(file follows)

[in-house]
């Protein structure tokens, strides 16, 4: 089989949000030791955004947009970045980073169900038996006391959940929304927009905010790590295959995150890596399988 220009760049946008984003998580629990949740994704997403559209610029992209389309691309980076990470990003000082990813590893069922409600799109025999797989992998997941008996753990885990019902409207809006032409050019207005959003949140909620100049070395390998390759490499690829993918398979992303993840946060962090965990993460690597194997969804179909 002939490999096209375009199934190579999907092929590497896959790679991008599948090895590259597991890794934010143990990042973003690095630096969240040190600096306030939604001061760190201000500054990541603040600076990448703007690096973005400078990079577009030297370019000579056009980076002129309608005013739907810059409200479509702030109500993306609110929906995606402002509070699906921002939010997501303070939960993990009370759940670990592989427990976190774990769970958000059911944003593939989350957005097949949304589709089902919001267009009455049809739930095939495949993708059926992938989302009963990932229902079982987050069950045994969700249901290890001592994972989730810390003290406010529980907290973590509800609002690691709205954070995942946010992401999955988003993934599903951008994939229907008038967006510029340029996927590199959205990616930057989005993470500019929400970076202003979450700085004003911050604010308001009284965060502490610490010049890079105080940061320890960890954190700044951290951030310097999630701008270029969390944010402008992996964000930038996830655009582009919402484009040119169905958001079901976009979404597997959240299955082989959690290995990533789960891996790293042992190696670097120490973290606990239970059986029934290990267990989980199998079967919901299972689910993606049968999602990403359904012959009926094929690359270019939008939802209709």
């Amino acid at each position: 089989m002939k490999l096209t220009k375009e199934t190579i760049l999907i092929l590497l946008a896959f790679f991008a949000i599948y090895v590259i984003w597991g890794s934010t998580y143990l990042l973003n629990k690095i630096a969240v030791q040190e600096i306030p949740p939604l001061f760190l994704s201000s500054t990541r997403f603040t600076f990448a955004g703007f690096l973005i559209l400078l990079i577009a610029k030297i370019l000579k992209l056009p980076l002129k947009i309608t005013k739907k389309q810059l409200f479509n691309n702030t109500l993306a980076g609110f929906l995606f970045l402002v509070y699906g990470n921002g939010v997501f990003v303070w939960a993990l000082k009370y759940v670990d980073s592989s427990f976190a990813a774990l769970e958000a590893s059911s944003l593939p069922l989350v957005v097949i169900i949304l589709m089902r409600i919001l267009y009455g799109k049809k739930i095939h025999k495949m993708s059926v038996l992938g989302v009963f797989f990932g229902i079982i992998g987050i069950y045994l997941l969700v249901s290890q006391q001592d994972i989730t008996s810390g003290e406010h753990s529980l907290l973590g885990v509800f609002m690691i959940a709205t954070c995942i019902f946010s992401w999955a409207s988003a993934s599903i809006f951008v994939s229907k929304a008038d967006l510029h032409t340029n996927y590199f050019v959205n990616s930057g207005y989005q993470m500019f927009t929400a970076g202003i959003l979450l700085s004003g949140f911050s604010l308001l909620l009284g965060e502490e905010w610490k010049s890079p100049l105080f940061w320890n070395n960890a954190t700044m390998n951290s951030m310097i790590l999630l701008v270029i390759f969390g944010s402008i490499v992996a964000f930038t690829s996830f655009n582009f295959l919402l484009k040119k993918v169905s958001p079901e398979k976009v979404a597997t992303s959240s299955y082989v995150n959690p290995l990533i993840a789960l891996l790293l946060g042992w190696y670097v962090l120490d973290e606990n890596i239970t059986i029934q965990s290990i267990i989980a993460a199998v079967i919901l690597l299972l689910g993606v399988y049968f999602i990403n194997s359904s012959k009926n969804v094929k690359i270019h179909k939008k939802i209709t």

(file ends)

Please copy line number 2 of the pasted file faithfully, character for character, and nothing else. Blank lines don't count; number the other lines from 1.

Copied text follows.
């Protein structure tokens, strides 16, 4: 089989949000030791955004947009970045980073169900038996006391959940929304927009905010790590295959995150890596399988 220009760049946008984003998580629990949740994704997403559209610029992209389309691309980076990470990003000082990813590893069922409600799109025999797989992998997941008996753990885990019902409207809006032409050019207005959003949140909620100049070395390998390759490499690829993918398979992303993840946060962090965990993460690597194997969804179909 002939490999096209375009199934190579999907092929590497896959790679991008599948090895590259597991890794934010143990990042973003690095630096969240040190600096306030939604001061760190201000500054990541603040600076990448703007690096973005400078990079577009030297370019000579056009980076002129309608005013739907810059409200479509702030109500993306609110929906995606402002509070699906921002939010997501303070939960993990009370759940670990592989427990976190774990769970958000059911944003593939989350957005097949949304589709089902919001267009009455049809739930095939495949993708059926992938989302009963990932229902079982987050069950045994969700249901290890001592994972989730810390003290406010529980907290973590509800609002690691709205954070995942946010992401999955988003993934599903951008994939229907008038967006510029340029996927590199959205990616930057989005993470500019929400970076202003979450700085004003911050604010308001009284965060502490610490010049890079105080940061320890960890954190700044951290951030310097999630701008270029969390944010402008992996964000930038996830655009582009919402484009040119169905958001079901976009979404597997959240299955082989959690290995990533789960891996790293042992190696670097120490973290606990239970059986029934290990267990989980199998079967919901299972689910993606049968999602990403359904012959009926094929690359270019939008939802209709």